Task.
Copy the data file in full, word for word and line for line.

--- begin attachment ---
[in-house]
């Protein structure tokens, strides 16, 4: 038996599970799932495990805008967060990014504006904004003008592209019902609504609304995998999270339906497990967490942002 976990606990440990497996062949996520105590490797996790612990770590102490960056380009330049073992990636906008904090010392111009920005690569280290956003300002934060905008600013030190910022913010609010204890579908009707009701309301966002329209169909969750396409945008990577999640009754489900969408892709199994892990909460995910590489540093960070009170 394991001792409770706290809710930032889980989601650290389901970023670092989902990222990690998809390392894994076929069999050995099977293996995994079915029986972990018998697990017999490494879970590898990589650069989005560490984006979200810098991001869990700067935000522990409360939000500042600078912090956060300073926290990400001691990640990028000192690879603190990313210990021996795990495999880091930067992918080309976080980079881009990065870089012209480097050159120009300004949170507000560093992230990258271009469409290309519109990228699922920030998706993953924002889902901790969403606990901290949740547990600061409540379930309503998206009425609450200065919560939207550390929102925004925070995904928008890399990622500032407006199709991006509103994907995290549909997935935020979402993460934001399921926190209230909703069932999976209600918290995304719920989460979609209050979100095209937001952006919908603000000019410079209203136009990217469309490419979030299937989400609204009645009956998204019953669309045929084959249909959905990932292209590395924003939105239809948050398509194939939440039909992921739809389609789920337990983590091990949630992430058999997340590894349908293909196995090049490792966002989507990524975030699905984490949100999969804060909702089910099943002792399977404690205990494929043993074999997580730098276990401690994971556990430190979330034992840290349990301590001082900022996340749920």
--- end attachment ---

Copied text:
[in-house]
């Protein structure tokens, strides 16, 4: 038996599970799932495990805008967060990014504006904004003008592209019902609504609304995998999270339906497990967490942002 976990606990440990497996062949996520105590490797996790612990770590102490960056380009330049073992990636906008904090010392111009920005690569280290956003300002934060905008600013030190910022913010609010204890579908009707009701309301966002329209169909969750396409945008990577999640009754489900969408892709199994892990909460995910590489540093960070009170 394991001792409770706290809710930032889980989601650290389901970023670092989902990222990690998809390392894994076929069999050995099977293996995994079915029986972990018998697990017999490494879970590898990589650069989005560490984006979200810098991001869990700067935000522990409360939000500042600078912090956060300073926290990400001691990640990028000192690879603190990313210990021996795990495999880091930067992918080309976080980079881009990065870089012209480097050159120009300004949170507000560093992230990258271009469409290309519109990228699922920030998706993953924002889902901790969403606990901290949740547990600061409540379930309503998206009425609450200065919560939207550390929102925004925070995904928008890399990622500032407006199709991006509103994907995290549909997935935020979402993460934001399921926190209230909703069932999976209600918290995304719920989460979609209050979100095209937001952006919908603000000019410079209203136009990217469309490419979030299937989400609204009645009956998204019953669309045929084959249909959905990932292209590395924003939105239809948050398509194939939440039909992921739809389609789920337990983590091990949630992430058999997340590894349908293909196995090049490792966002989507990524975030699905984490949100999969804060909702089910099943002792399977404690205990494929043993074999997580730098276990401690994971556990430190979330034992840290349990301590001082900022996340749920």